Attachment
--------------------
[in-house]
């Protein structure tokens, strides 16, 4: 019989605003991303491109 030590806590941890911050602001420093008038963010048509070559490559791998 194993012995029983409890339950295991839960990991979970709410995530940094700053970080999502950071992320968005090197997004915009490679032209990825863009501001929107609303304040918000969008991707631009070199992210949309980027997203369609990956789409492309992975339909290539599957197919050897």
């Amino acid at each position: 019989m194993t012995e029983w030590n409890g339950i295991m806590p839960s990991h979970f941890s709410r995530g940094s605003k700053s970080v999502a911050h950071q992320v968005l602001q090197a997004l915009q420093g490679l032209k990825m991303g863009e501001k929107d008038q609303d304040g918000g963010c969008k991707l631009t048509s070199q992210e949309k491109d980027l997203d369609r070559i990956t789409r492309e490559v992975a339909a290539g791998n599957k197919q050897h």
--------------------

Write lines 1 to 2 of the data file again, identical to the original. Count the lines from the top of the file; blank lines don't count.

[in-house]
């Protein structure tokens, strides 16, 4: 019989605003991303491109 030590806590941890911050602001420093008038963010048509070559490559791998 194993012995029983409890339950295991839960990991979970709410995530940094700053970080999502950071992320968005090197997004915009490679032209990825863009501001929107609303304040918000969008991707631009070199992210949309980027997203369609990956789409492309992975339909290539599957197919050897």